Hi Alex, I’m only here to solve the problems of Public Safety. So, I’m gonna put a voice note down, and we’re gonna stop every five or six minutes so they can transcribe it.
You got it. West Hollywood is a very important community for the department and for the county. Lord knows it gets targeted between the homophobia, the hatred, and the opportunists, smashing grab robberies. The conglomeration of things that can go bad unless we’re dedicated.
So, here we go, Alex, thank you so much for the opportunity to get past all the bullshit and talk directly to you. It’s a long list of questions. We have a few segments, The first is about you, the second will be about the department and the issues, then we will get into West Hollywood as it relates to the department. Ready to go?
Let’s start with you. Where did you grow up? How did you get into law enforcement?
Oh well, I grew up in between upstate New York and Puerto Rico — that was my upbringing. The military brought me back to the United States and I wound up in Norton, Air Force Base, San Bernardino. And from there Cal Poly Pomona and then the Department.
You’re married with a kid? And she’s retired.
She’s retired, I have one adult son, who is now a Deputy Sheriff and I have three granddaughters.
And your wife was in ex member of the force, so your law enforcement family.
Did you grow up in a law enforcement family?
No. I’m the very first time out of my family.
What part of Update New York?
Ah, I went to school in Upstate New York at Fredonia. Were you on the force during the Rodney King riots?
Yes I was working patrol.
How does that compare with the protest of the George Floyd verdicts?
It was night and day. What I saw on the ground as young deputy in 1992 were the failures of Sherman Block and Daryl Gates. The horrific mistake they made not to do anything initially. And then the only images that were telegraphed around the world was “you can do whatever you want, there’s no cops.” And that just lit the entire city on fire. So fast forward to 2020. Now I’m in the hot seat and I remember what they did and my goal was not to do anything they did. Do the exact opposite. That’s what we did.
The city didn’t burn down, the county didn’t burn down. No one died as a result of it. No major injuries on our part. And I think it was a successful operation. We had 20,000 people here protesting peacefully right in front of this building. No one went to jail. No one was hurt. And people were able to exercise their First Amendment right, which is very, very important. And that’s how it’s supposed to be. And the places that did have problems — Fairfax, Santa Monica, Long Beach — all shared one common thing: political folks, the politicians, telling law enforcement not to do their job. And it blew up in their face.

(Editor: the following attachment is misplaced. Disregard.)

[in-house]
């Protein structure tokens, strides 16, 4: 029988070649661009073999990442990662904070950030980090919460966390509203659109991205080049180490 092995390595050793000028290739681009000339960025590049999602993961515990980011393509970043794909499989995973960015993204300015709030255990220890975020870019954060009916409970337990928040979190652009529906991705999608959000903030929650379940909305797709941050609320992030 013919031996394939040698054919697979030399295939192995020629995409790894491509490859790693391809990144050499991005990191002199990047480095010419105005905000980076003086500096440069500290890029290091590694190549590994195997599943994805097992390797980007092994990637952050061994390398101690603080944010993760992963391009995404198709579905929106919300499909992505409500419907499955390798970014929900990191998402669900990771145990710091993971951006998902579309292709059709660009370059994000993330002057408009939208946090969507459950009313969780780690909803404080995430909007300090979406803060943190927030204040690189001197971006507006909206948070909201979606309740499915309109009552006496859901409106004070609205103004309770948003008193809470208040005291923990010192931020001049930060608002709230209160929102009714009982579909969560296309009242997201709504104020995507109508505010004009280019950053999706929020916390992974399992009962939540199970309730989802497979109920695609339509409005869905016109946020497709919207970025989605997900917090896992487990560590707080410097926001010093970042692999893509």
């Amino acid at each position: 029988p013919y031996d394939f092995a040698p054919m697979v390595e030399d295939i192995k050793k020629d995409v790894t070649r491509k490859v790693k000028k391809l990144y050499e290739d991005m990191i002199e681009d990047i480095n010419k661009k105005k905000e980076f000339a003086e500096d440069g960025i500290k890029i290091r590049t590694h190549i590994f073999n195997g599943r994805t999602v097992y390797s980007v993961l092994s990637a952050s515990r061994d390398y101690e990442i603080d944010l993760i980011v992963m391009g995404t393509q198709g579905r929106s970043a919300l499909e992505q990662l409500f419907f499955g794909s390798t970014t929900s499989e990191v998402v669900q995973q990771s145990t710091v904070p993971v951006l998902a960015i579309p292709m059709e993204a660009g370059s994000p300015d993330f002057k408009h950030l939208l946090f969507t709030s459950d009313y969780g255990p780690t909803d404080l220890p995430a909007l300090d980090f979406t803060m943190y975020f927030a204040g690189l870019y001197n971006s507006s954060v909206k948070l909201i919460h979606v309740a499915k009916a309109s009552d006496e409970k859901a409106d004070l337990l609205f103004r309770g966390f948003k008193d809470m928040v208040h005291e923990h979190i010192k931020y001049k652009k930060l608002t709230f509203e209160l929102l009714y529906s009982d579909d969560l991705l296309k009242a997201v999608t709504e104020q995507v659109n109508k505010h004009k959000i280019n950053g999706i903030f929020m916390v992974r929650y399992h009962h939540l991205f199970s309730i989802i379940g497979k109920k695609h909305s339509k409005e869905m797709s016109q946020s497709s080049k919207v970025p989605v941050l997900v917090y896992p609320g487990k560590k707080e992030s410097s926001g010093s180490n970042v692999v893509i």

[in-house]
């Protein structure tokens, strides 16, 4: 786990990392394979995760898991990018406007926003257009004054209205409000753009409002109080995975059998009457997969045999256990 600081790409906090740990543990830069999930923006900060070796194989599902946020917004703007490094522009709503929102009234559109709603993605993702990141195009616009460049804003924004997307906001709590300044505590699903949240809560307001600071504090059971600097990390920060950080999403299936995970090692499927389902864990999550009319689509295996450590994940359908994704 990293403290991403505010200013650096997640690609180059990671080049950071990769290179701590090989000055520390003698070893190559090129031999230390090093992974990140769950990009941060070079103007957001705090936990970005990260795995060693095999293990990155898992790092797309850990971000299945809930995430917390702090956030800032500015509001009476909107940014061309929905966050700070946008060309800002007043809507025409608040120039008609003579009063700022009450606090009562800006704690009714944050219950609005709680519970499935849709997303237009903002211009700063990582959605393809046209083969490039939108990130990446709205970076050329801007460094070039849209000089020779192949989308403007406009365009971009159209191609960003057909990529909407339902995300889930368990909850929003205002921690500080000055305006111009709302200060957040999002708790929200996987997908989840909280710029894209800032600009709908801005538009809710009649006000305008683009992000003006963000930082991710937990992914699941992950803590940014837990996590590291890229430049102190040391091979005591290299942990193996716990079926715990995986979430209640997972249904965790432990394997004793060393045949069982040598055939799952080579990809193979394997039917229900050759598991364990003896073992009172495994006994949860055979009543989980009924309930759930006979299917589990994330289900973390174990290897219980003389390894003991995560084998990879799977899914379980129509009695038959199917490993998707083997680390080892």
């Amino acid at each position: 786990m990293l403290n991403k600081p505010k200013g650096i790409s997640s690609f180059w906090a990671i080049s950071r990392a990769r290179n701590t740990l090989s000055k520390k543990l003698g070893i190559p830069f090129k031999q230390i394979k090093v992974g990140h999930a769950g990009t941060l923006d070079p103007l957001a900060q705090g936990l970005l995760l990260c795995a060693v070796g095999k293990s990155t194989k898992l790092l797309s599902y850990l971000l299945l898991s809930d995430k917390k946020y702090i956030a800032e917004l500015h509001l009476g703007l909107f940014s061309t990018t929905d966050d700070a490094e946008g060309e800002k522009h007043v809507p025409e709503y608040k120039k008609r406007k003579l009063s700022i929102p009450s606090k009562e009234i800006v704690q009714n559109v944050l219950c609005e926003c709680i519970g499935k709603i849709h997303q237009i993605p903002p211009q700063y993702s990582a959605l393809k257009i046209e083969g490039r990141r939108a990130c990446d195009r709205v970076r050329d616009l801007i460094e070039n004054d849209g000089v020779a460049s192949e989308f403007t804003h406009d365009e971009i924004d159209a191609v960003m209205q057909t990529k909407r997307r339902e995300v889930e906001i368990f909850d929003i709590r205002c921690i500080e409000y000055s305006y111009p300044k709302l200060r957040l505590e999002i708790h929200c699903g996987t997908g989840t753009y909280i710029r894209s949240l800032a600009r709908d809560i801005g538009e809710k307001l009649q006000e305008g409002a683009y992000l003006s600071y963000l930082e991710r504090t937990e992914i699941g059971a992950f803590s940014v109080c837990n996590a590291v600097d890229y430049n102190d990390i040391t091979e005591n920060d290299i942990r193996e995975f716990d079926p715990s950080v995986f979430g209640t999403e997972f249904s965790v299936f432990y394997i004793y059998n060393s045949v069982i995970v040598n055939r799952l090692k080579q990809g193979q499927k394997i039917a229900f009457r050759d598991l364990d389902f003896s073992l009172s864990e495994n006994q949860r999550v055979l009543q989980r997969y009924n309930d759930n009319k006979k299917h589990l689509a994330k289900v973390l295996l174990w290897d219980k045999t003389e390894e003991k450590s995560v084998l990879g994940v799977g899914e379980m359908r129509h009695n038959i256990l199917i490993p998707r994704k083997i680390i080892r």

During the riots I understand you centralized command within West Hollywood. Ramirez told me that there was special attention, and they put a lot of sheriff’s deputies into the base there and that wasn’t part of any overtime charges. That was where your command center was to react to any violence.
So that’s a true statement, We had extra protection in West Hollywood that was not part of any billing contract or overtime charges.
No, everything we did during the riots was a result of civil unrest. And what they call unusual occurrences. As the Sheriff I’m responsible for coordinating mutual aid for LA and Orange County. So I ordered up the National Guard from the State Office of Emergency Services. They sent down Guardsmen, and then we had mobile field forces from other jurisdictions, Orange County and we put all those people to work in areas of violence or potential violence and West Hollywood definitely fit the bill.
In 2018. You ran as a reformer and I learned that you were the first Democrat to be elected to be LA County Sheriff, in 138 years.
I also became the first Puerto Rican sheriff ever. In the whole nation.
Oh, I didn’t realize that. But you inherited a system that was baked in 138 years of conservatism.
Then you go right into 2019 and it’s the Covid epidemic and the riots.
Didn’t catch any breaks.
You didn’t catch any breaks, Have, you had a chance to enact any of those reforms?
Yes, as soon as I took office, we enacted massive reforms, we launched the Body One Camera program.
Is that an Axon program?
Yes, it’s an Axon program, they save the storage in the cloud. The previous sheriff abandoned the program in 2017. They gave up. They said it was too expensive, two cumbersome. So when I took office the very first week we sat down and said we need to make this faster, better and cheaper — how can we do it? We put all the toys on the table and mapped the way forward. And it took us all the way till October 2020 when we finally cleared all the red tape with the County Board of Supervisors. You would think they would have championed the cause with us. No they were actually resisting getting the program launched. So we finally overcame all the resistance of bureaucracy and the program has worked incredibly well.
My first week in office we kicked ICE out of the County Jail. That was a campaign promise. It worked wonderfully well. We followed that with a permanent moratorium on ICE transfers. So we established a bright line of separation between local law enforcement and federal immigration enforcement. Both jobs need to happen but you can’t mix the two jobs together — because then people no longer trust you. Those are big reforms. Those moved the needle nationally because I was the first sheriff to do this. And we got death threats from certain camps behind it, got hate mail from the Trump White House. So you would think that would have been a something that people hailed and appreciated especially from my own party but actually, curiously, it was not even reported in the LA Times. They just refused to cover it.